When Mayawati, the champion of those at the bottom of India’s caste hierarchy, won the 2007 Uttar Pradesh polls by melding support from both sides of the caste divide, she had the country stunned.
Now, six years later, the Bahujan Samaj Party chief should be worried as she heads into a national election she feels could make her the prime minister.
Although she has monopolised the Dalit vote in UP and is much feared for her electoral prowess, Mayawati is far from emerging as the national option she had sought to be for the ‘low-caste’ community. Recent electoral performances have proved the limits to which she can rise.
If trends are anything to go by, the BSP more looks like a party on the decline. The party’s national vote share has been stagnating for almost two decades. And its fortunes have dipped in states Mayawati had expanded her influence to. These include Bihar, Himachal Pradesh, Punjab, Gujarat, Karnataka, Chhattisgarh, Delhi, Madhya Pradesh and Rajasthan.
Mayawati’s weakening grip became noticeable in elections in these states between 2005 and 2013, where both the vote share and seats won by the BSP have shrunk. For example, in Bihar, the BSP’s vote share fell from 4.2% in 2005 to 3.2% in 2010, while its seat share dropped to zero from four. “It looks like a steady decline for the BSP,” says Rahul Verma, a research scholar with the Travers Department of Political Science, University of California, Berkeley, who focuses on Dalit politics.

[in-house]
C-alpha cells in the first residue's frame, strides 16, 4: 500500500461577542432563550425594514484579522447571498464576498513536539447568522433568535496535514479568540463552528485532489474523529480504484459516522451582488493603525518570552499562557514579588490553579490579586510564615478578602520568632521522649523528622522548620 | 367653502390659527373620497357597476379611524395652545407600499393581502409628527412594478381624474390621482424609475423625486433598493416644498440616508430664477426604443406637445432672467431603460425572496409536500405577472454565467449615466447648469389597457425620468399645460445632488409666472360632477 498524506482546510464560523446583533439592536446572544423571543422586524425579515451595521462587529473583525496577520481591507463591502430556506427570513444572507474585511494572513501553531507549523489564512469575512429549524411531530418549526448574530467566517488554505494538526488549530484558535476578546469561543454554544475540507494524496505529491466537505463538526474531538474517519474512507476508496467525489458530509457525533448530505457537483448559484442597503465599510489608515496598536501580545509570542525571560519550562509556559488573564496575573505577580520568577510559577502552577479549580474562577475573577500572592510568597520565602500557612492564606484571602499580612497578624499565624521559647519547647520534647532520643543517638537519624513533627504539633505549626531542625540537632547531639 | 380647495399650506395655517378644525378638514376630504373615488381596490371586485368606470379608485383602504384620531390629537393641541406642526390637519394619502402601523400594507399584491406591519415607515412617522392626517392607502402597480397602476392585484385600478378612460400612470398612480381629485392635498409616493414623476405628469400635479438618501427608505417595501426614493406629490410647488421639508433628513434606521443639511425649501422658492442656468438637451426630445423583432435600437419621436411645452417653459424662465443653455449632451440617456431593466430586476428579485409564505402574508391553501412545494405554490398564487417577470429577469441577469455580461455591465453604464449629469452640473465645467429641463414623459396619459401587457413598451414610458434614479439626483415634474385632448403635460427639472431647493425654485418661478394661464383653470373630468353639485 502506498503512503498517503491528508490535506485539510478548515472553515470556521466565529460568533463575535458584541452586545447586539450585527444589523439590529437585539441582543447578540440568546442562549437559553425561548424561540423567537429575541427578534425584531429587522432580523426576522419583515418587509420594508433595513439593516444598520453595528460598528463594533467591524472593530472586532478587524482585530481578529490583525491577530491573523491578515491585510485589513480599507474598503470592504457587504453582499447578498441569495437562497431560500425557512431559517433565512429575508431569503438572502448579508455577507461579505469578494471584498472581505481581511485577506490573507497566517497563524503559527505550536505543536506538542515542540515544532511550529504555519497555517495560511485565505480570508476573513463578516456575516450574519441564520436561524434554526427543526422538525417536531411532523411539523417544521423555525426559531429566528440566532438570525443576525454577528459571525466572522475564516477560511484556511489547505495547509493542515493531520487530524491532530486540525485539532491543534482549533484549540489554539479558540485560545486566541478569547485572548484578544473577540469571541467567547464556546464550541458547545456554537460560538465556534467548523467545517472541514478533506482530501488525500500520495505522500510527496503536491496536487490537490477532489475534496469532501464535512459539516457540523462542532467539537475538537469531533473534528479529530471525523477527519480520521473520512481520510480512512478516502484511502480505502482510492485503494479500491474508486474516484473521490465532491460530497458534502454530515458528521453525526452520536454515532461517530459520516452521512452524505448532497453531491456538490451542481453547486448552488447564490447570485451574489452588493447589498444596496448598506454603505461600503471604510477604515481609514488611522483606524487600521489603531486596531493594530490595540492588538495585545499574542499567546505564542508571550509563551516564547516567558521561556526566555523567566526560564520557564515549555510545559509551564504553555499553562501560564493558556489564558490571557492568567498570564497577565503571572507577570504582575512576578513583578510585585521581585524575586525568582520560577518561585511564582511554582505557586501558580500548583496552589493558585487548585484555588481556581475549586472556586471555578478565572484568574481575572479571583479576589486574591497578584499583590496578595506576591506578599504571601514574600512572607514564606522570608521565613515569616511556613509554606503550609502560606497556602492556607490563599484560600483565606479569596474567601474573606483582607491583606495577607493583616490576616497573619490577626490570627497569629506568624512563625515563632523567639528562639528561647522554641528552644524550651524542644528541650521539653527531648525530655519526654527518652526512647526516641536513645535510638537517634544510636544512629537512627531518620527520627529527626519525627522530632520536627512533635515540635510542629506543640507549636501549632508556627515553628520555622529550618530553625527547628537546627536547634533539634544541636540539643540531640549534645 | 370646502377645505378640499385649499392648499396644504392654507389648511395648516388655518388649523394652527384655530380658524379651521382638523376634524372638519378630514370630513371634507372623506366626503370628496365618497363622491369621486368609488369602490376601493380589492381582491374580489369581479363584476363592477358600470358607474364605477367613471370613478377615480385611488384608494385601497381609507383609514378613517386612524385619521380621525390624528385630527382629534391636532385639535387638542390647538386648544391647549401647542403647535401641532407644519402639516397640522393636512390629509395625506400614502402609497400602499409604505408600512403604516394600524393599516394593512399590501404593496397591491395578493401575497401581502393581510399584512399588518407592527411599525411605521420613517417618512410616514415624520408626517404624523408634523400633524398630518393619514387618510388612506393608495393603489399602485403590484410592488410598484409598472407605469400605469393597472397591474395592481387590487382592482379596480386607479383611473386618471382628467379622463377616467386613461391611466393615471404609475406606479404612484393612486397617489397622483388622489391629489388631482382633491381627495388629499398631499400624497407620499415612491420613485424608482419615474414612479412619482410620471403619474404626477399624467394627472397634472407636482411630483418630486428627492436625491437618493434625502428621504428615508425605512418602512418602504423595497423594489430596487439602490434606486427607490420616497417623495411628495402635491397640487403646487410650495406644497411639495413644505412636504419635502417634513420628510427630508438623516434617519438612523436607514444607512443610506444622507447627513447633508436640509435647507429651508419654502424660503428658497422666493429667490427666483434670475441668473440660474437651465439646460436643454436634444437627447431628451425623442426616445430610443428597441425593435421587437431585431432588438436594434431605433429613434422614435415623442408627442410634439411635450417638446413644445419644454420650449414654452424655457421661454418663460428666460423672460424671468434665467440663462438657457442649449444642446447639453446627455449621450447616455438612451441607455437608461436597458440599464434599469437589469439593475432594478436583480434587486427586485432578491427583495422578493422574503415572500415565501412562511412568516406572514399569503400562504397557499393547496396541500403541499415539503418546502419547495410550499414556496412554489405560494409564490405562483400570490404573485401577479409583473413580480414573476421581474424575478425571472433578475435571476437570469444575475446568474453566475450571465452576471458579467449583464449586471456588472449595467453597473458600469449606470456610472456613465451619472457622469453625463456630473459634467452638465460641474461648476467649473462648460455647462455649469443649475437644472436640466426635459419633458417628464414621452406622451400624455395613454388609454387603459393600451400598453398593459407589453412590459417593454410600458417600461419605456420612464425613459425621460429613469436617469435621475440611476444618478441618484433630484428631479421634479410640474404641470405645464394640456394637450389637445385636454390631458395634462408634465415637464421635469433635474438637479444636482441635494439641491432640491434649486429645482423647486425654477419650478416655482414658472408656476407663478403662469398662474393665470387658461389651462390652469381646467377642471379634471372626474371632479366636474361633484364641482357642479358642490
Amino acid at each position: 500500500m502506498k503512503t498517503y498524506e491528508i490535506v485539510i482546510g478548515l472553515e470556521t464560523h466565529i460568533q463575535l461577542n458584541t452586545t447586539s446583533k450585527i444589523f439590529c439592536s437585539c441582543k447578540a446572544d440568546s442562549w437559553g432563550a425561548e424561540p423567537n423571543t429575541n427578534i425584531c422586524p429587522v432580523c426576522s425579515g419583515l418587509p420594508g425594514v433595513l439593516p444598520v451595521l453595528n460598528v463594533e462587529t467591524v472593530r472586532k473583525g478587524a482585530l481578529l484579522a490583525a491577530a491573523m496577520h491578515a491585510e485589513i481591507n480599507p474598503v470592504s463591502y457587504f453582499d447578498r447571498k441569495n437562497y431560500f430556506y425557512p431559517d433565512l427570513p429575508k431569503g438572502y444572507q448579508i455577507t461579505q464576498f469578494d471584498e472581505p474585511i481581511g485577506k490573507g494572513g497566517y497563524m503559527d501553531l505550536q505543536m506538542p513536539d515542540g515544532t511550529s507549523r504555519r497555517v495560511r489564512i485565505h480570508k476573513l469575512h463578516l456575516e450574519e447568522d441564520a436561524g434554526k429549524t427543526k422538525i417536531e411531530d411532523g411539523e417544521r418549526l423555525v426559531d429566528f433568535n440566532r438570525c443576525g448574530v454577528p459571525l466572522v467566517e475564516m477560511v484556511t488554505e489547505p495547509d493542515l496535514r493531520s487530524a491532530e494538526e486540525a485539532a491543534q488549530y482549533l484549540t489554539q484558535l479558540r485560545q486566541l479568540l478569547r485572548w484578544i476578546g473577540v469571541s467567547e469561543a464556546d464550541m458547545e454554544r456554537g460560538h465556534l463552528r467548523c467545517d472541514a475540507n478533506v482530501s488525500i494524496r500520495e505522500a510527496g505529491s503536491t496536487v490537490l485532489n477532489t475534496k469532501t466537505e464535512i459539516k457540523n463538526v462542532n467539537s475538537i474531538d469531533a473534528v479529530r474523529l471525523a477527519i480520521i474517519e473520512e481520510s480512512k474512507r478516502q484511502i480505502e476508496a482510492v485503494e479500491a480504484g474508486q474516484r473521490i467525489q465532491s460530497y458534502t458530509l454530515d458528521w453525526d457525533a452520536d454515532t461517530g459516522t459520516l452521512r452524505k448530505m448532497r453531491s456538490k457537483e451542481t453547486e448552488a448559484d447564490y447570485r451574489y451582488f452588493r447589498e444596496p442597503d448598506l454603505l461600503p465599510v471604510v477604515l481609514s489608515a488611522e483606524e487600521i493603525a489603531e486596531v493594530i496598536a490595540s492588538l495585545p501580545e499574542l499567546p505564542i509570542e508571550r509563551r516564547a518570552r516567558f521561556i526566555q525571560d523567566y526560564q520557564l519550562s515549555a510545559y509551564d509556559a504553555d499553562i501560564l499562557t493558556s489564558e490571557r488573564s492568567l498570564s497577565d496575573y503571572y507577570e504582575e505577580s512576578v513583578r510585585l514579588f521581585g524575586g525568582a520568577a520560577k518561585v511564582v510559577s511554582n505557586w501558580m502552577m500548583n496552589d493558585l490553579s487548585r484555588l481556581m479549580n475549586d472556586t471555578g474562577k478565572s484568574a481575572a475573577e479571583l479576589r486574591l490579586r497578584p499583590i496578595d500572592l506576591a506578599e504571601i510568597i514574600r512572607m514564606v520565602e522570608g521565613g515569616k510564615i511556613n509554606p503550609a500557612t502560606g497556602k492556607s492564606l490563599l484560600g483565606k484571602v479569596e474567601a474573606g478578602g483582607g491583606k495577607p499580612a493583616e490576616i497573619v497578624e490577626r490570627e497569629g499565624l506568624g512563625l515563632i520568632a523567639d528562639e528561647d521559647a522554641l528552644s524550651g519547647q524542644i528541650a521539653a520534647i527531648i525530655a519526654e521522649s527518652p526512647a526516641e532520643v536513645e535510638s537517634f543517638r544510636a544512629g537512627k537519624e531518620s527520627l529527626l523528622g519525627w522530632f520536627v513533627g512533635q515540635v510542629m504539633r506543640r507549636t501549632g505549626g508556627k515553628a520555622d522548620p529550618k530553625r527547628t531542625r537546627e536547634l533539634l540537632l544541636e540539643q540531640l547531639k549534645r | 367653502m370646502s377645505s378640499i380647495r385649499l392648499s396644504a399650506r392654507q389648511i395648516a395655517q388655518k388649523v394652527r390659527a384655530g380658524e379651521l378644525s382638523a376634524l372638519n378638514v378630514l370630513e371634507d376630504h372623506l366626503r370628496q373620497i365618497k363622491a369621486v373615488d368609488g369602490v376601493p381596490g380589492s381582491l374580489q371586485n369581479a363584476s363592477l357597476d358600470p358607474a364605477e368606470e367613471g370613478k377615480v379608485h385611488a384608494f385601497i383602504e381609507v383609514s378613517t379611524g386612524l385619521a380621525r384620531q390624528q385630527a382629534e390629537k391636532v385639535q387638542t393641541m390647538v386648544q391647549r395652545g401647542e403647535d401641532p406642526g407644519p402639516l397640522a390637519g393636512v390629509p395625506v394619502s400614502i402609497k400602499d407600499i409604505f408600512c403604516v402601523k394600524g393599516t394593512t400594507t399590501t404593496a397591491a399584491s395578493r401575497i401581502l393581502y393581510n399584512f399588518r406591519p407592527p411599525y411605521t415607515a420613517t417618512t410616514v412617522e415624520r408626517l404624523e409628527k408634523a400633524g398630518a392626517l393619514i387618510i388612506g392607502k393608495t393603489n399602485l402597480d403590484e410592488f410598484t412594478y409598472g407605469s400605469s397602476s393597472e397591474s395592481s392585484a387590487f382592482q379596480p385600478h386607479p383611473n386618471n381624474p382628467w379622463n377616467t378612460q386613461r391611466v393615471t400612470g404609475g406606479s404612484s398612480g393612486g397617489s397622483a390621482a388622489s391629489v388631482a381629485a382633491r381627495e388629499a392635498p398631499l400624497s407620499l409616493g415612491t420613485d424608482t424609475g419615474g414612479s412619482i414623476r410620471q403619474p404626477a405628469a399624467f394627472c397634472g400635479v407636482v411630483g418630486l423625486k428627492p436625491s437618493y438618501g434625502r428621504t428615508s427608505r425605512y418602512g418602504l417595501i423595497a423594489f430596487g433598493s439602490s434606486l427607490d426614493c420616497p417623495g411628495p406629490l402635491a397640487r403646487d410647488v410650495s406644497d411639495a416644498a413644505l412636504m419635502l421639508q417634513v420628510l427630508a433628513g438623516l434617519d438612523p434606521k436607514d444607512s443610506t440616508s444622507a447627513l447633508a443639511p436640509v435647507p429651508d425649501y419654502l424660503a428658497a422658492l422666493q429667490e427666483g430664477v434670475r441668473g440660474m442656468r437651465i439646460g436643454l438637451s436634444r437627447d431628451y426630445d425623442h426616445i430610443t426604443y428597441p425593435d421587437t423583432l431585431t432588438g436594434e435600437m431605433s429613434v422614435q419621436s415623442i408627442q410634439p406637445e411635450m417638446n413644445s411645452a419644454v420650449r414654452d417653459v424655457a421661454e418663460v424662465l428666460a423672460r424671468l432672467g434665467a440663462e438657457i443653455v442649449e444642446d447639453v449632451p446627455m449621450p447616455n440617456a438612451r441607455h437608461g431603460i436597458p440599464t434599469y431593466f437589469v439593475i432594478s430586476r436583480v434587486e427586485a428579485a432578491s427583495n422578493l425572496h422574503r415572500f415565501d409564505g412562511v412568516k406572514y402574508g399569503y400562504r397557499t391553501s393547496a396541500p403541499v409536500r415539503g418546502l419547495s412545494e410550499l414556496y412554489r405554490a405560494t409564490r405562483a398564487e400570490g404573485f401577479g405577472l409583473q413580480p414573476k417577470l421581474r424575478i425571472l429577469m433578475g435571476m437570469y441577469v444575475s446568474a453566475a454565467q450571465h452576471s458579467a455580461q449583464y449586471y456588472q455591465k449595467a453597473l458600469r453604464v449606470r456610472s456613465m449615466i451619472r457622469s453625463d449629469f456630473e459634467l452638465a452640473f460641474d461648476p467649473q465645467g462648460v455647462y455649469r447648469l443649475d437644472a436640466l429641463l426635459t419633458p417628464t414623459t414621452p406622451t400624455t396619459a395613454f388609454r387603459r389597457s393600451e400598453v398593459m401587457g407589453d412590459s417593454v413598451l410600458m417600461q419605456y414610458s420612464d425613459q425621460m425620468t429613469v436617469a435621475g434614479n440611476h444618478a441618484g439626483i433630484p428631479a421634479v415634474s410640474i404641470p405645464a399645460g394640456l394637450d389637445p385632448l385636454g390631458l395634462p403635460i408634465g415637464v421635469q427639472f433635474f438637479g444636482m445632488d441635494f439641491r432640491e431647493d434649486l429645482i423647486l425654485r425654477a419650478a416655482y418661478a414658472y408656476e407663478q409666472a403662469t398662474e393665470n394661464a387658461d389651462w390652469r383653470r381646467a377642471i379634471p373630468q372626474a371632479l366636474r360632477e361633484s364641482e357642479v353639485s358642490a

Verma argues that Mayawati has demonstrated a fatal flaw of not allowing a credible second-rung leadership to take roots, while being unable to rejuvenate her party.
To be sure, Mayawati’s share of votes from Dalits – her core support base – has slipped significantly from 65% in 2004 to 52% in 2009, data from the National Election Study 2009 show.
Outside UP, the Congress still garners the largest chunk of Dailt votes. This is mainly because the Congress gets their support when it is directly in contest with the BJP.
Even within Dalit groups, there are great variations in voting patterns. While the BSP gets more votes from rural Dalits, particularly from smaller groups such as Jatavs, the Congress traditionally tends to be supported by urban as well as rural upper and middle-class Dalits.
One key reason for the BSP’s stagnation nationally is that it has not been able to replicate its social-engineering calculus of combining upper-caste and Dalits votes.
In the landmark “Behenji: A Political Biography of Mayawati”, author Ajoy Bose chronicles Mawayati as someone who changed the face of Indian politics by turning old political assumptions upside down. The Dalit icon may need to work much harder to keep her ambitions going.